Thursday, April 27, 2006

Time To Cancel That New Scientist Subscription?

I get really tired of the constant and seemingly political whining at New Scientist, which is why I look so skeptically at this story declaring nuclear power to be a dead option.
Until recently, it seemed the wide-scale construction of a new generation of nuclear power plants was inevitable. China is investing in nuclear, after all, as are Japan, Russia and India, so why not the west? Though Germany, Sweden, Spain and Switzerland have forsworn investment in new nuclear plants, other western nations, notably the UK, France and the US, are taking the idea seriously. In August 2005, the US government handed out a range of nuclear subsidies and incentives worth nearly $20 billion. In the UK, Prime Minister Tony Blair has commissioned an energy review with what is widely believed to have a pro-nuclear agenda, marking a move away from the position three years ago when his government said there was no case for nuclear new build. France, which already gets 78 per cent of its electricity from nuclear power, has its eye on starting construction of at least one more plant within the next decade.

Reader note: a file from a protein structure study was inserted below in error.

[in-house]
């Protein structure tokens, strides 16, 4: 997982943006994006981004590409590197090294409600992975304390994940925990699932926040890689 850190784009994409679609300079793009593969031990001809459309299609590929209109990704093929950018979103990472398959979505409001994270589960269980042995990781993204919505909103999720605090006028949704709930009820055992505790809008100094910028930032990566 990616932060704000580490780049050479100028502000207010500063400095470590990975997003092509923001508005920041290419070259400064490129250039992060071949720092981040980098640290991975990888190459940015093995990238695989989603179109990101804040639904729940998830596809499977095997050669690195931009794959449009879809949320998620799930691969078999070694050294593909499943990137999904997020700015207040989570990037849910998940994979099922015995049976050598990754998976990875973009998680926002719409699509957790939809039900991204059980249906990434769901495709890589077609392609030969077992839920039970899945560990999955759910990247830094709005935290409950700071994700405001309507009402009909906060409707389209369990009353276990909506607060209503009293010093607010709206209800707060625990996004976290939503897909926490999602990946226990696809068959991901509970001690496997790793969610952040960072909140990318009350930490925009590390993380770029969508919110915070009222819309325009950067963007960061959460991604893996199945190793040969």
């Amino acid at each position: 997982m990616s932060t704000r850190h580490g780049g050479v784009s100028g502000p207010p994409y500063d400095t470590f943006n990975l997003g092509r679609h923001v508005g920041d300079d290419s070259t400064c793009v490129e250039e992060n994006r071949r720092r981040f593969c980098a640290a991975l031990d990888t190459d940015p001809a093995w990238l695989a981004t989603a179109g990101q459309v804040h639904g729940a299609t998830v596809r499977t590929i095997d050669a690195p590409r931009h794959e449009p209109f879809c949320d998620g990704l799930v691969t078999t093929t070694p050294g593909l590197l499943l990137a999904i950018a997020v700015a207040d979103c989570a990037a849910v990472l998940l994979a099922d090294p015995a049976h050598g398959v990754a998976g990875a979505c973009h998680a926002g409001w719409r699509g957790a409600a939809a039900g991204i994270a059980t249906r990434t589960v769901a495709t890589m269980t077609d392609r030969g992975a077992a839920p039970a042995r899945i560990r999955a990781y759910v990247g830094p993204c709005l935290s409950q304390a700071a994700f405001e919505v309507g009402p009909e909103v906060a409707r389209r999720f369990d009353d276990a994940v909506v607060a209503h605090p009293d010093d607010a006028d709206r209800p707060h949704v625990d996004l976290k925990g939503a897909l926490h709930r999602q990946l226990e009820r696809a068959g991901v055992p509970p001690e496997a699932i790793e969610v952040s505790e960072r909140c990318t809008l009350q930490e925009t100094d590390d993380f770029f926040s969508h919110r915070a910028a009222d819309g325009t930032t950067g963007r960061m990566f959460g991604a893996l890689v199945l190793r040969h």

In the UK and the US, the case for a nuclear renaissance is on the table mainly because the reactors now generating electricity are coming to the end of their lives. The cry is going up that this will lead to an energy gap: in a few years there won't be enough electricity to go round, and the lights will go out. That's a simplistic analysis, of course. "The idea of a 'gap' is artificial and fails to acknowledge the dynamics of the market system," says Jim Watson, an energy analyst in the Science Policy Research Unit at the University of Sussex, UK. The energy markets in these countries will tend to ensure that there will always be electricity to buy and sell, Watson points out. The cost may go up and the sources may change, but the market will quickly adjust by using more electricity derived from coal and gas, for instance.

But why would we want to get rid of nuclear power? I have yet to read of a compelling analysis that definitively points to real economic problems. Just as soon as the lights go out, look for this kind of thinking to change, especially if it's New Scientist's offices.